||20.2 – 27.6
||16.9 – 21.3
||47.6 – 50
||14.1 – 20.8
Legs and feet: About 90% of adult Elegant have black legs & feet; 10% have orange legs & feet. Adult Royal have black legs & feet. Juveniles of both species often have yellow-to-orange legs & feet.
Royal Tern juvenile has spotty back & yellow-orange legs. The bill may also be shorter. (J. Kenney 8/4/09)
Breast: White, but breeding Elegant often has a pale pinkish cast. This comes from carotenoids (as in carrot) – specifically astaxanthin – from fish and crustaceans in their diet, is in the feathers themselves, and does not occur on the plumage surface or in preen oil, as some have previously speculated. Carotenoids color the plumage of many other birds, including Flamingos and House Finches. (See above photo of Elegant Tern bill shape.)
Anxiety spreads (J. Kenney 4/29/15)
Wings are long, slender and pale underneath with limited dark in the primaries; tails are noticeably forked.
Waves of flight (J. Kenney 4/29/15)
Still confused? Join the club. Confusion is the proper attitude. The best way to differentiate them is to get them to stand side-by-side. Then – usually! – the differences in bulk, crest, size, bill shape and length, and eye location in the black cap become obvious. Sort of.
All terns are plunge divers, feeding on small fish. Most gulls will eat nearly anything, plucking their food from the surface of the water or ground, robbing other birds (especially terns) or hanging around pelicans, hoping for a freebie.
Royal Terns are not globally threatened. They nest along both coasts of North & South America, the Caribbean, and the west coast of Africa, totaling over 70,000 pairs. Our west coast populations have suffered crashes in the past 40 years due to the virtual disappearance of their staple food, the pacific sardine. The relatively large size of their prey also makes them especially susceptible to pesticides working their way up the food chain.
They’re very noisy (J. Kenney 4/29/15)
Elegant Terns are considered near-threatened, numbering 30,000-50,000 pairs, about 90% of which nest on Isla Rasa, 1/3rd way down the sea of Cortez. [See map.] Such concentration on a particular breeding location makes them highly susceptible to local dangers, and gathering of eggs by local fishermen, before the island was declared a sanctuary in 1964, nearly wiped them out. Isla Rasa is also the primary breeding location of Heermann’s Gull, commonly seen at Malibu Lagoon.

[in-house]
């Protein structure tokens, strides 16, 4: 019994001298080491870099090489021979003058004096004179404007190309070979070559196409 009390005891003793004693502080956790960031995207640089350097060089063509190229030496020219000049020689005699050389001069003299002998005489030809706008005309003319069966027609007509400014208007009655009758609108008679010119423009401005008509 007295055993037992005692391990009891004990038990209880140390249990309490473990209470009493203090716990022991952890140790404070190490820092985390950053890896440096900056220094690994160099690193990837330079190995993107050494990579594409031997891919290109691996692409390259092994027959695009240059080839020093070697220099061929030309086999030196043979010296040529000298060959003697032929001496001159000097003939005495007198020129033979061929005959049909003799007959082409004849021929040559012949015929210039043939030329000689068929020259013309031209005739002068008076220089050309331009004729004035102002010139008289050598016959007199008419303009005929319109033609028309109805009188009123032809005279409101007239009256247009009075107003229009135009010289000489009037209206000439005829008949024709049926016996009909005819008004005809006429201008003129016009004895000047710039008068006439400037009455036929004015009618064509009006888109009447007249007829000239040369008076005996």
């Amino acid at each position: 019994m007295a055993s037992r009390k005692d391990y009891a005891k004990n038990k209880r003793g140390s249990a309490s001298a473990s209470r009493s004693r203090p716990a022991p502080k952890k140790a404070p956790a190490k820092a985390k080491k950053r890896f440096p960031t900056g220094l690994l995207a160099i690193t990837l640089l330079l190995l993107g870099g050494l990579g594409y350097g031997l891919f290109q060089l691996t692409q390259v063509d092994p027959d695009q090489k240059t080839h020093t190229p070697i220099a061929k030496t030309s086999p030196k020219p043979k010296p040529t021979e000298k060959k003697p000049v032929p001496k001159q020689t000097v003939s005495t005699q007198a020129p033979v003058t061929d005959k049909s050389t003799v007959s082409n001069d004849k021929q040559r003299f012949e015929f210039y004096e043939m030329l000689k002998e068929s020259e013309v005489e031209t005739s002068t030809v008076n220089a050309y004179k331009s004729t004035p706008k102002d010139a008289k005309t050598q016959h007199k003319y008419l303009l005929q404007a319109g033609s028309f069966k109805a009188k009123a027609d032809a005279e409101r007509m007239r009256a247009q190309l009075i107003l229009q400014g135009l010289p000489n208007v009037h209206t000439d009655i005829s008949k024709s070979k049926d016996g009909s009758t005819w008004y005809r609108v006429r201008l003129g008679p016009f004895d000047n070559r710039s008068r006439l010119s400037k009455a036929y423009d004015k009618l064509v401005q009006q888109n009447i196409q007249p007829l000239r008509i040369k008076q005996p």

Elegant and Royal Terns are not always at the lagoon. Our records show:
|1. Presence percentage of 219 census dates
|2. Average present on 107 visits
|3. Average present on 108 visits
The single Elegant Tern present in Feb. 2010 was an anomaly. Normally they are completely absent from SoCal December through February. As the above table shows, while both species are present nearly equally often, Elegant, absent in winter, still outnumbers Royal 13-to-1.
Chaos reigns (J. Kenney 4/29/15)
Birders visiting from the East Coast and around the world often have Elegant Tern high on their ‘want list.’ Although it ranges from southern Washington State to Peru, SoCal is probably the most easily accessible place in the world to find it. Something to think about the next time you see this truly elegant bird on the sand. [Chuck Almdale]
 Handbook of Birds of the World (HBW), Vol. 3; Lynx Edicions, 1996; del Hoyo, Elliot & Sargatal
 There is wide disagreement on Ring-billed Gull length. Sibley’s & NGS field guides both give 17.5″; HBW 18.1-21.3″, Cornell Lab of Ornithology 16.9-21.3″, BeautyOfBirds.com gave averages of female 18.5″ male 20″, other web sources gave 16″, 17″, 18″, or 19″. I chose to use the Cornell lab length dimension as most inclusive.